When was the last time you had to think about where to buy a newspaper? Or whether your kids can find something to read over school vacation? Or how to view a movie you’ve been wanting to see?
Expats and business travelers may face these questions when they land in a new country, but technology has made access to media and books vastly easier than it was in the days when you had to scour newsstands for newspapers in your language, seek out consular libraries for books, and bring DVDs and a compatible player from home.
Now, content is in your pocket, on your tablet, on your laptop or desktop computer. Digital subscriptions, streaming video, and all manner of Internet news, entertainment, and social connections are accessible and portable.
What can you expect in your new host country or on your next business trip?
Watching streaming video on a personal device eliminates both the need for a television that’s compatible with the host-country standard and the limitation of viewing only local programs.
Millions subscribe to services like Netflix and Amazon Prime, which offer broad libraries of studio films in addition to proprietary content. Popular original series are produced by both services, and many viewers like to keep up on favorites even while traveling.
NOW TV offers video segmented into entertainment, cinema, kids, and sports programming for viewers in the U.K. Users can buy passes for one or more categories and can pause the pass(es) if they travel elsewhere. Hulu is another region-specific service, offering TV shows and movies to users in Canada, Japan, and the U.S. for a monthly fee.
For relocating families, having access to familiar shows can be a comfort, and one less thing that is different in the host country. Both Netflix and Amazon are available nearly worldwide, with main exceptions being China, North Korea, and Iran. Licensing laws and censorship continue to block international content in those countries, including sites like YouTube. Instead, China has its own services, like iQiyi and Tencent Video, both of which claim active users in the hundreds of millions.
While Virtual Private Networks (VPNs) have been used to access subscription content while abroad, Netflix began blocking that type of viewing in 2016, instead requiring subscribers to stream through the host country’s service. So, you may have to sign up anew if you move from one country to another for any length of time.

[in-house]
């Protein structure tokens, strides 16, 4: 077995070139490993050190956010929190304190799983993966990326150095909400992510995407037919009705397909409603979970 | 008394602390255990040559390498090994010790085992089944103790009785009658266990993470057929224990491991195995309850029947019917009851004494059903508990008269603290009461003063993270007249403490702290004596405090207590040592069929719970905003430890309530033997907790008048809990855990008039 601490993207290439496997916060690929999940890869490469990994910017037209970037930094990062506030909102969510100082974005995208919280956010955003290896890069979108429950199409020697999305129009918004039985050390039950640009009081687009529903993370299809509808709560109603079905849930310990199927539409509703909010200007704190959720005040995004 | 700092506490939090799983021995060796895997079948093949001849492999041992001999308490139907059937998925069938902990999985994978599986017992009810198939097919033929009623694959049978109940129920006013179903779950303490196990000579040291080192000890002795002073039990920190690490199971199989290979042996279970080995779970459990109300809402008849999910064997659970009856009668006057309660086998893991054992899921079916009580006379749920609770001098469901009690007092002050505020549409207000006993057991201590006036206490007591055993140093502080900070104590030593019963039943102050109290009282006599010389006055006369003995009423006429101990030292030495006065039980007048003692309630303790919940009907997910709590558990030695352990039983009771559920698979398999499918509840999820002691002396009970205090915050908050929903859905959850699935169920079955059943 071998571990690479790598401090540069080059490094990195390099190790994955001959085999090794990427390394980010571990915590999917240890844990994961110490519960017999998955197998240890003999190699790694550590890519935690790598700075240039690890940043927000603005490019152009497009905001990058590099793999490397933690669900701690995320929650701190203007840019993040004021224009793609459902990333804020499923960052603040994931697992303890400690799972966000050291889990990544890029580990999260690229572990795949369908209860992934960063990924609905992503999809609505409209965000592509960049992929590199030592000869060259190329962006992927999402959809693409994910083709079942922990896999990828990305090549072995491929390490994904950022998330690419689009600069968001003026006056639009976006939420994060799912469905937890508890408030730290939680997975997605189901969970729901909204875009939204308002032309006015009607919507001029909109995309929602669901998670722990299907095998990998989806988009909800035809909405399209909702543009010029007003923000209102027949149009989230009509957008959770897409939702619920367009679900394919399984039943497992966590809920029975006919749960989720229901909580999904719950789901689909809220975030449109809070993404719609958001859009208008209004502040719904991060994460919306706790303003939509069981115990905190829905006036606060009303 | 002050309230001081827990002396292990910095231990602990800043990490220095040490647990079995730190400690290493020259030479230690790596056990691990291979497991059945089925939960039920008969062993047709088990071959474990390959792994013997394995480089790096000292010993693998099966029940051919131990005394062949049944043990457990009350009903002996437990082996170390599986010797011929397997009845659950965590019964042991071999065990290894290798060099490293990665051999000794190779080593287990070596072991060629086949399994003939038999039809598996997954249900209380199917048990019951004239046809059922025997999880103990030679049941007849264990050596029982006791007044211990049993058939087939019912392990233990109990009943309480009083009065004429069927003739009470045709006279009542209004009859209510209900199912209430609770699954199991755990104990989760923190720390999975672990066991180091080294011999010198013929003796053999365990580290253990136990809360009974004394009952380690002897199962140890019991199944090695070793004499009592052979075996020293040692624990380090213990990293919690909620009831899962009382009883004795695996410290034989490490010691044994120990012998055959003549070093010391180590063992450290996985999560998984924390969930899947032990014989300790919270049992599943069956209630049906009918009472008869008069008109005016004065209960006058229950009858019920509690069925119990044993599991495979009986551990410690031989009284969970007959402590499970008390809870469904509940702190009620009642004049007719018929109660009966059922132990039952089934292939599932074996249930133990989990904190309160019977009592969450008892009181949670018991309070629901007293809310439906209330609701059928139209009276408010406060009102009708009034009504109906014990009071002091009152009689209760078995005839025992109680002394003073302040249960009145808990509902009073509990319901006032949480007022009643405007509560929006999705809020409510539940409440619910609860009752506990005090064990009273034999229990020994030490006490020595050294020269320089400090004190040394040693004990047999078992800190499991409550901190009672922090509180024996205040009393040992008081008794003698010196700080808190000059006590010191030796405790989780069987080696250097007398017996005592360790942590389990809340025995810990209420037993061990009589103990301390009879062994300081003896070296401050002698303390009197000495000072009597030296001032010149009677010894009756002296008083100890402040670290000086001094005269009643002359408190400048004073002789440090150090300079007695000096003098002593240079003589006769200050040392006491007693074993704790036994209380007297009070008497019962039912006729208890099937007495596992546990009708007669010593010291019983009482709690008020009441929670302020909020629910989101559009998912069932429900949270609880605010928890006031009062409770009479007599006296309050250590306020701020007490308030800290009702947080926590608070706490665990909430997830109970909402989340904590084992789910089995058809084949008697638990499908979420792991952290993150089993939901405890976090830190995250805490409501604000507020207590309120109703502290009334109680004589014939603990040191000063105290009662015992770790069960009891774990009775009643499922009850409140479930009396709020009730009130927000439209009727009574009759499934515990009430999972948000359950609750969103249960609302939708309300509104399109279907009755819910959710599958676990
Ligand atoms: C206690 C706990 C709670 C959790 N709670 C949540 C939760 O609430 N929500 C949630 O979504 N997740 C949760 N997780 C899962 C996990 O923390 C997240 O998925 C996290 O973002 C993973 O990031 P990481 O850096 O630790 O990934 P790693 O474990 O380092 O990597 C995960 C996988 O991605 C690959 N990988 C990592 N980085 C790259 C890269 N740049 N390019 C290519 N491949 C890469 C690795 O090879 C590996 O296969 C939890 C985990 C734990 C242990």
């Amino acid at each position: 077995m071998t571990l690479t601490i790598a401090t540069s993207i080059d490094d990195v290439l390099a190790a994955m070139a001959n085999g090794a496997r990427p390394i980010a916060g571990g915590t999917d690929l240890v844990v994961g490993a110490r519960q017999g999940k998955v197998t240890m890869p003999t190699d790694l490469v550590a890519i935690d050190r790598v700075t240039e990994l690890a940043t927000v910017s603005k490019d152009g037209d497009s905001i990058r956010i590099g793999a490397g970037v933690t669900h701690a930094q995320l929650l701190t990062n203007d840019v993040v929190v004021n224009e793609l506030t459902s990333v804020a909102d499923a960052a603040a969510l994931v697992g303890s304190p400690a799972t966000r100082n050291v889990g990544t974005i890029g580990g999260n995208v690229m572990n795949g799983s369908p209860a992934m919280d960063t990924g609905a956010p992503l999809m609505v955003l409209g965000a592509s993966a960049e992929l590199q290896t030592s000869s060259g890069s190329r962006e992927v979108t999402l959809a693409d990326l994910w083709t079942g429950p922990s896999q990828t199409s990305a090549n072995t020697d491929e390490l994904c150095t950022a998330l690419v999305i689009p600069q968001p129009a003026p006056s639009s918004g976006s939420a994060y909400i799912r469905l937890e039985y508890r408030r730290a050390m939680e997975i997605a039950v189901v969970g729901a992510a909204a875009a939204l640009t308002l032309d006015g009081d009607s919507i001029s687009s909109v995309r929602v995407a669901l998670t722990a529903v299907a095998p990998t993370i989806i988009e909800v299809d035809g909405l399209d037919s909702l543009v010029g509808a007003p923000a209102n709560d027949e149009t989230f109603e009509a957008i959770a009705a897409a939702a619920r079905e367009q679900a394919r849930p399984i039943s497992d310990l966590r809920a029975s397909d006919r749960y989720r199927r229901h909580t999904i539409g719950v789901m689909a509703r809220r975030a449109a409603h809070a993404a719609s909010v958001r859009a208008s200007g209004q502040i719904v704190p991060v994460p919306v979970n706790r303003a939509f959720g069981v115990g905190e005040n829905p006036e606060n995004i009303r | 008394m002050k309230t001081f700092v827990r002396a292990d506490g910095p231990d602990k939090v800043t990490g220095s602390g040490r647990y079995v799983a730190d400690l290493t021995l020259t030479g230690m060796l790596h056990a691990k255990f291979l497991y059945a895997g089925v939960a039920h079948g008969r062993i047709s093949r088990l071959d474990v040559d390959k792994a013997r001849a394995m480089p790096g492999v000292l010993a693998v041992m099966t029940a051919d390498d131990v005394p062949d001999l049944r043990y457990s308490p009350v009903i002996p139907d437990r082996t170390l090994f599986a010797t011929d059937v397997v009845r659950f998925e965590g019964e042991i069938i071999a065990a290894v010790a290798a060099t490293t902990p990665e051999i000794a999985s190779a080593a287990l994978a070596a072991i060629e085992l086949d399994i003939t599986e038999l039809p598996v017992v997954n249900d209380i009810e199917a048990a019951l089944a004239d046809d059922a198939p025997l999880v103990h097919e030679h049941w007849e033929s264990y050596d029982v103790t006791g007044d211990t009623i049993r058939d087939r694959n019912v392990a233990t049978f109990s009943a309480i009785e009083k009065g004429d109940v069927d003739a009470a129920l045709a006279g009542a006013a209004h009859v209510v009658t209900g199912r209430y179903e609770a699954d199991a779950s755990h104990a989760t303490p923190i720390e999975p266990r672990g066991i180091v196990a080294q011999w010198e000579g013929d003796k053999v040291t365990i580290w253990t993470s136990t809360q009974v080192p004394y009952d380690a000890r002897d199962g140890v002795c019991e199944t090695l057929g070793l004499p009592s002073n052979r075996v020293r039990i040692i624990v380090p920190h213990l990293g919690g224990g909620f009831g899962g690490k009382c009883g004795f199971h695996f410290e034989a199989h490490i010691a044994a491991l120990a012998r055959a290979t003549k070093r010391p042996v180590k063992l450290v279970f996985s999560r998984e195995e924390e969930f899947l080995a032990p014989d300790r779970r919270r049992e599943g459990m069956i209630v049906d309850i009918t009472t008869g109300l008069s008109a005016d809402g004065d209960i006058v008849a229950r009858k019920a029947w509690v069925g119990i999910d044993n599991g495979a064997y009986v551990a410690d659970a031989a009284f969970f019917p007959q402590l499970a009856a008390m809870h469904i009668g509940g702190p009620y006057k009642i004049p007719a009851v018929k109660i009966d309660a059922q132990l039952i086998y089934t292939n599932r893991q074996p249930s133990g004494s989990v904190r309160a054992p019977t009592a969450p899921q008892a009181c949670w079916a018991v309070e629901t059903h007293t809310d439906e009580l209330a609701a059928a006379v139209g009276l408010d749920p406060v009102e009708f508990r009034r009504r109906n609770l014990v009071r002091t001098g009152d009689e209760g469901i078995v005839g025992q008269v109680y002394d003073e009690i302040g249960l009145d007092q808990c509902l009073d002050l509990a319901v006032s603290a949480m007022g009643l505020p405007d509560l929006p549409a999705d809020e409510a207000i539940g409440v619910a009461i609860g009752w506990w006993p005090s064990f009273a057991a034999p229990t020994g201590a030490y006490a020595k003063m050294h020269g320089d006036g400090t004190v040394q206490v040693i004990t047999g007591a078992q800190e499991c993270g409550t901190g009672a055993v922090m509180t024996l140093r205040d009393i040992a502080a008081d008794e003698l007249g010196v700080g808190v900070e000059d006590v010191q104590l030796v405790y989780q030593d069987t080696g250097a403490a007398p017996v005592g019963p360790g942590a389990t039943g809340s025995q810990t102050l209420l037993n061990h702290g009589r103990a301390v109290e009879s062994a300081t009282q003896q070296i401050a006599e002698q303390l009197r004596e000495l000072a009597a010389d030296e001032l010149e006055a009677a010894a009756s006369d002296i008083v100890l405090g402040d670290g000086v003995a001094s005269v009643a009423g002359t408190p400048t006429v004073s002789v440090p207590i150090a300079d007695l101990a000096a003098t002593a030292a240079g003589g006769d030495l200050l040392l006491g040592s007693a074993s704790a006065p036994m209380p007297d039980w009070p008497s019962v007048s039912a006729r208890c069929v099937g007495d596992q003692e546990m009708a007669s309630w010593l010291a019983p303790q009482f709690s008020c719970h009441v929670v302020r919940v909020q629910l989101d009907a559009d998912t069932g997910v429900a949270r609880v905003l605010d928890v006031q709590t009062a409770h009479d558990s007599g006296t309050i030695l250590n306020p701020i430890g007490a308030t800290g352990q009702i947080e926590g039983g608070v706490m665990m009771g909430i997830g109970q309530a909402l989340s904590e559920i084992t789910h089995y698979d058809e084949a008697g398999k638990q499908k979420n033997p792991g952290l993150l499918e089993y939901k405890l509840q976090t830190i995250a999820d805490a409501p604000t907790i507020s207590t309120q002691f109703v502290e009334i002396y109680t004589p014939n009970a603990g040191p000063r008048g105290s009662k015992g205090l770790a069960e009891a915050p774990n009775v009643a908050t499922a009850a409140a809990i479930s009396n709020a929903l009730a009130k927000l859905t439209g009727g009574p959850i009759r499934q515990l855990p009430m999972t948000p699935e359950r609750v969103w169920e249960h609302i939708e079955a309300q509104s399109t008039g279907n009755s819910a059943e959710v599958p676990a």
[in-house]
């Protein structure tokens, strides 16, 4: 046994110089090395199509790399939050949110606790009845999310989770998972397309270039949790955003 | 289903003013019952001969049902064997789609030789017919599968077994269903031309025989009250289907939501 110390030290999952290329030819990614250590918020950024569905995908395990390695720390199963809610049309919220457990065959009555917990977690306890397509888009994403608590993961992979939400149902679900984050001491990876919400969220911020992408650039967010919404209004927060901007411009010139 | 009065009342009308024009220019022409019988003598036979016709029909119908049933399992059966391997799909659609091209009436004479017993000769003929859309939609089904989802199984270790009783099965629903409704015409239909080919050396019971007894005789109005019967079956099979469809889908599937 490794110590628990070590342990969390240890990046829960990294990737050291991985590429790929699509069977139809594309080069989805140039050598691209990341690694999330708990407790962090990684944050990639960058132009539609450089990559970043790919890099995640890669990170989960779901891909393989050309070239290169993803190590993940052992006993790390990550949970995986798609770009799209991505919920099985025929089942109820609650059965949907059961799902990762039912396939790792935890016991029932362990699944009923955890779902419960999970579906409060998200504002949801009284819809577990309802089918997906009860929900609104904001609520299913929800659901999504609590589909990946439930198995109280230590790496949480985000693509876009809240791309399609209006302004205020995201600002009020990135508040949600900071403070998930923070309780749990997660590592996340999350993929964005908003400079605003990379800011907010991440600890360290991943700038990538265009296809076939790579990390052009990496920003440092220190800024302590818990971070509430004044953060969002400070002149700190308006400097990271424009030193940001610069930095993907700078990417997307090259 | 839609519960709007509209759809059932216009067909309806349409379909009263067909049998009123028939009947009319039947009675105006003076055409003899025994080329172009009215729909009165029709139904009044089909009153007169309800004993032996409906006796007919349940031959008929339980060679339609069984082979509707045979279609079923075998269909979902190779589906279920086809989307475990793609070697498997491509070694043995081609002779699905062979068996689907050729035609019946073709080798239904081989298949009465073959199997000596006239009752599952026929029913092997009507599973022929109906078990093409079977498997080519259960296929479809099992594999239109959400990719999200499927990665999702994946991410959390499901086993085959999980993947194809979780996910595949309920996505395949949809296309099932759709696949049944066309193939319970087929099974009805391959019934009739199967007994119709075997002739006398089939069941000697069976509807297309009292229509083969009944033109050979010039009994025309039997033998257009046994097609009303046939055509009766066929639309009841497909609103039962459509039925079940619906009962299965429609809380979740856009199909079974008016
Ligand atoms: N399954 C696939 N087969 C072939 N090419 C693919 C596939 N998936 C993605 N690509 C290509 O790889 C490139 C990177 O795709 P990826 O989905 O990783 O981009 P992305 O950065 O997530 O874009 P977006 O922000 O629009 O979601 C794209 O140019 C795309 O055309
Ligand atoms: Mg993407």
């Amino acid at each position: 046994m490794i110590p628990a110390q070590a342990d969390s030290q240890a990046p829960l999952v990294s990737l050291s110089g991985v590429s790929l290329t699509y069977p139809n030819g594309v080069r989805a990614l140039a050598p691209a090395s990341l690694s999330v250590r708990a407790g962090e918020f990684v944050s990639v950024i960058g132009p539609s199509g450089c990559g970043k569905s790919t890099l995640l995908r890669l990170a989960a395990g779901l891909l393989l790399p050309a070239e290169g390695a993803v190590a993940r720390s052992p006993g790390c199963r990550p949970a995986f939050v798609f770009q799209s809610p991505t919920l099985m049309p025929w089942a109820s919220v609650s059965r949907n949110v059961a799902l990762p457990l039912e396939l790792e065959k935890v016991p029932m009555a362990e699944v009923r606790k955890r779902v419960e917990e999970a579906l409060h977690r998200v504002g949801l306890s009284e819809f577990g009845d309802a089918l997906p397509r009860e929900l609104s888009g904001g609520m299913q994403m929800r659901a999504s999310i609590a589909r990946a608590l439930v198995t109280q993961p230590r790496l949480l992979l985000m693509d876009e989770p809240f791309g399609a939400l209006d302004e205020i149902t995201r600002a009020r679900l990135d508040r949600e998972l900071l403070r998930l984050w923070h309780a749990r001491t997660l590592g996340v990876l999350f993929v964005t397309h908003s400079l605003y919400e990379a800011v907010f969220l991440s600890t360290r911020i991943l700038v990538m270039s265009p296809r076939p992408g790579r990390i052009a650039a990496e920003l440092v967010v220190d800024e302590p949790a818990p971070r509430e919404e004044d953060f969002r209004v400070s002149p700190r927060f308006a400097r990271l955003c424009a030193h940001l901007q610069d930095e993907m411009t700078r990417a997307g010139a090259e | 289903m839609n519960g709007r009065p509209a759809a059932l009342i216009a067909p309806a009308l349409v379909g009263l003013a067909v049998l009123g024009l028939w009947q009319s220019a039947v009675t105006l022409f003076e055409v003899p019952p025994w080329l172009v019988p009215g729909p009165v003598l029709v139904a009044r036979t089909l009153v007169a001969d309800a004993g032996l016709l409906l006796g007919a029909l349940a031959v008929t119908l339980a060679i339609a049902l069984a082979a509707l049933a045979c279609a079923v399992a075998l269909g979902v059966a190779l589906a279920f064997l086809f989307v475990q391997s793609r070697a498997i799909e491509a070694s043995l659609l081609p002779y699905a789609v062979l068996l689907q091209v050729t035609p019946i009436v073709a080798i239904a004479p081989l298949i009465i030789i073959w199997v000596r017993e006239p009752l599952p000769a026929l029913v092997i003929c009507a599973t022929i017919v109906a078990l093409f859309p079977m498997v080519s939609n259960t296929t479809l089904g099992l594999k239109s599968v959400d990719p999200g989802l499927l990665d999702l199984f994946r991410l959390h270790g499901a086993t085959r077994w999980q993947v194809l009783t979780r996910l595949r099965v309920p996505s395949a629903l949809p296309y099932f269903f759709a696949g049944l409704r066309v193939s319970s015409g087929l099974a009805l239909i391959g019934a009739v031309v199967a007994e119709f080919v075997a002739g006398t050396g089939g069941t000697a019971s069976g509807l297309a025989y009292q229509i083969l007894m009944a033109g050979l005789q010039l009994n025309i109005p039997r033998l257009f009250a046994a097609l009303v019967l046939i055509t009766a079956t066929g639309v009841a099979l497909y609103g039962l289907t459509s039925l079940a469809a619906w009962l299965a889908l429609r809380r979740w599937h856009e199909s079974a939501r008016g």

There are free video services as well, such as Sony Crackle and Tubi TV. These are advertising supported and not available everywhere. Crackle works in Australia, Canada, the U.K., U.S., and in 18 Latin American countries. Tubi TV works in Canada, India, South Africa, the U.K., and U.S.
Another free option is Hoopla, which is tied to your public library card and lets you check out movies, television shows, music, audiobooks, eBooks, and comics. Patrons may check out a certain number of titles per month. The maximum varies by library, but eight to 10 is common. Different borrowing periods apply to different media – 72 hours for most movies and TV shows, for example, and seven days for music.
Depending on where you are in the world, licensing can be an issue, if content – typically movies – are licensed only for a certain region, such as North America, for example. Often, a movie downloaded prior to travel can still be viewed abroad. Amazon has its own carousel of “Watch Abroad” titles for viewing by those outside the U.S.
Parental controls and kids’ zones are common in many services. These allow parents to block certain content by user, or to simply usher children into a kid-friendly section of the service. Some services offer different language options as well.
One final consideration is where you plan to watch. Most services work on a variety of devices and platforms, from iPhone, Android, Windows, Apple TV, and Chromecast to PlayStation, Xbox, and Roku. Check with any service you’re considering to find out if it will work according to your preference.
We are so accustomed to reading on our mobile devices these days that it’s hard to remember a time when this wasn’t possible. More often now, the challenge is not where to find print materials in your language, but how to manage the many channels of input from email, feeds, and online material.
Perhaps the easiest thing to access is your digital subscription to newspapers and magazines from a home-country or international news, entertainment, or special interest source. Various levels of information may be available for free, with premium content requiring a monthly or yearly fee. Again, censorship may come into play if you travel to a country with strict laws.
Local digital content also makes it easier to keep up with goings-on in the host country. Newcomers often sign up for alerts and updates from a news source or government service.
For any family member who likes to read, there are many ways to find digital material in your native language. Travelers can purchase content for reading on portable devices like smart phones, tablets, Kindle, and Nook. Downloading before travel may save you time and spare you Internet issues.
Free services like OverDrive and Hoopla work with your library account to provide access to millions of eBooks and audiobooks. Users must return items checked out via OverDrive, while Hoopla titles merely expire at the end of the borrowing term.
Books can be read on a computer, mobile device, compatible eReader, or MP3 player. Hoopla Digital and Libby are the apps for Hoopla and OverDrive, respectively.
With so many options for viewing, reading, and listening to what you like — whenever you want – there should be a way for you and your family to happily consume digital content in your language, in any time zone you find yourselves.
Ellen Harris, GMS Product Manager, Content Group, Living Abroad, LLC